He nearly called her name. He was glad that he knew it, although he wasn't going to use it yet. It was like a calling card; something that he would flourish at the right moment. She had led him into an alley and then another that opened out into what he realised was another rookery. Later, when he described it, he wrote that it was "very narrow and muddy, and the air was impregnated with filthy odours. There were a good many small shops, but the only stock in trade appeared to be heaps of children, who, even at that time of night, were crawling in and out of the doors, or screaming from the inside." A light touch; a comic touch. There were only, in reality, three or four of them at a time but, in his imagination, they were as promiscuously squeezed together as a nest of rats. When he was a boy, when he was working in the factory, he had kept himself aloof from streets like these. He had done this almost physically; it accounted, partly, for the military way in which he pulled his shoulders back. But he was also intimate with them. He felt complicit with them; they were a part of his own secret.


They had turned another corner. Later, too, he would describe the "ill-looking fellows," the ones who were "cautiously emerging, bound, to all appearance, upon no very well-disposed or harmless errands." But he wasn't scared of them. A labourer was in his way. He was as burly as a horse, but Charles danced around him. He all-but-danced with him. He was tempted to kick a child, like a football, out of his way. He had lost her. No. Wait. He hadn't. A door was closing on the left. It was quieter here, and narrower. He was standing on a cinder path with a long line of weeds that seemed to be curdling around its edges. It was so narrow that the air here had a different texture; it felt like you could roll it around your tongue. He did: he felt compassion. But also frustration. Here? She lived here? He was interested in himself. What was he going to do? He knew that he wouldn't knock. Knocking would make it a whole other kind of adventure; one that he wasn't prepared to face. His frustration also had something writerly about it. It was a feeble ending. He wanted to improve it.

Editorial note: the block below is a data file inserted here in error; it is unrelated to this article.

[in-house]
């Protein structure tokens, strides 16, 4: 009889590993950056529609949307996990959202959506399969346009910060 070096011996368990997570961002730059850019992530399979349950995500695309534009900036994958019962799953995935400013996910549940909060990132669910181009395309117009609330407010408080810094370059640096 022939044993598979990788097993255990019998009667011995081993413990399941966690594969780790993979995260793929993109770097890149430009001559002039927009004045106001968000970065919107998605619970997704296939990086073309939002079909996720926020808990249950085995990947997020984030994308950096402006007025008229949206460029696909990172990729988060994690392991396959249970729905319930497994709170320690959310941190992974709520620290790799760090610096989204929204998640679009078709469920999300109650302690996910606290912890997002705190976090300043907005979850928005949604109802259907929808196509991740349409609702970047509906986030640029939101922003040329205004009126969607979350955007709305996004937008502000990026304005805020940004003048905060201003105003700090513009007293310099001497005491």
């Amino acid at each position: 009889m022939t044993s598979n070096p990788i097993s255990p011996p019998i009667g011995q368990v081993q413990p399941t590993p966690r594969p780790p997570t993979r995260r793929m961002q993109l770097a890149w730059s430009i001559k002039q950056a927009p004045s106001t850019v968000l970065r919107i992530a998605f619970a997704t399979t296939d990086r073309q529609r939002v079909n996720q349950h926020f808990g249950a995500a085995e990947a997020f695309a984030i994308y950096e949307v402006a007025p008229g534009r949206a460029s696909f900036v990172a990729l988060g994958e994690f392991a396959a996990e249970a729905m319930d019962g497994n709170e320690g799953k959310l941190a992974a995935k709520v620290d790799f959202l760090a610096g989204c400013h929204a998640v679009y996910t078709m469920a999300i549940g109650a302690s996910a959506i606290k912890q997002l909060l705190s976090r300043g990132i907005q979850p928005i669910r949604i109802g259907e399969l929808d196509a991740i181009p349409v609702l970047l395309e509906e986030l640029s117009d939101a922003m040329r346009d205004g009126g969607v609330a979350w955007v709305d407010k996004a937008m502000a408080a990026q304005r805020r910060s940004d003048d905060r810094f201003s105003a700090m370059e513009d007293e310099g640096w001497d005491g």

As he watched, a light went on in a first-floor window and a female form passed behind the blind. He was as inflamed by this as he had been by anything else so far. The house was sliding into dereliction. It seemed to be shrugging one shoulder downwards, and its roof had more growths of moss than tiles. But the shadow was mysterious. There was no more hessian; no more of the bullish, long-suffering determination that had bent her forward like a man with a pickaxe or a shovel. He watched her in the same way that he watched the candle's flame, between the slats of scaffolding that seemed to be holding the building up. The window was like a stage, something exotically removed from his experience, and the scaffolding was like a balcony. He stood and breathed and watched and thought that, actually, he was drunker than he'd thought he was. He found that he was climbing his way up.


The scaffolding was shaking. There was a pot of paint and a nest of rags and he had to catch them before they danced their way over the edge. He stood with his legs apart and slowed his breathing. The room was radiant with the light of the candle but when he sneaked a look between the curtains it was initially a disappointment: an unlit fire; two chairs of such little distinction that his eyes refused to register them; and Sarah. Sarah naked, he realised, her breasts tolling as slowly as church bells. He was transfixed. Had he ever seen Catherine's breasts? Once, he remembered, but she had been so embarrassed that he had had to cover them up. As he watched, Sarah stood before a mirror that was resting on the mantelpiece. It was a shard, really; something more akin to the scrap of light that you might see in a puddle. She gestured upwards with one arm, and then the other. He heard her voice. It was toneless and awkward. She moved her arms again, and her breasts leapt up and down. Her head was immobile; she was staring determinedly into the middle distance. She was reciting something. A prayer? A spell? Her brow was furrowed and she was leaning earnestly forward. He saw that she was trying to be something other than the person that she was. It was clear in the way she stood and in her dogged intonation. She was acting. Then, suddenly, she wheeled around, she threw her hands into the air, and it was too much for Charles. He jumped backwards and his whole body went backwards too. Landing, he heard the pot of paint fall inches from his head. He waited for the pain in his body to catch up with him. He hardly saw the window opening or Sarah sticking her head out. He heard her, though, and then he was able to see her face: the muted anger and bewilderment and then, after a pause, the humorous resignation.


"You," she said, "are a fucking nuisance."



Alan Humm is the editor of One Hand Clapping. His novel, The Sparkler is published by Vine Leaves Press and is available here.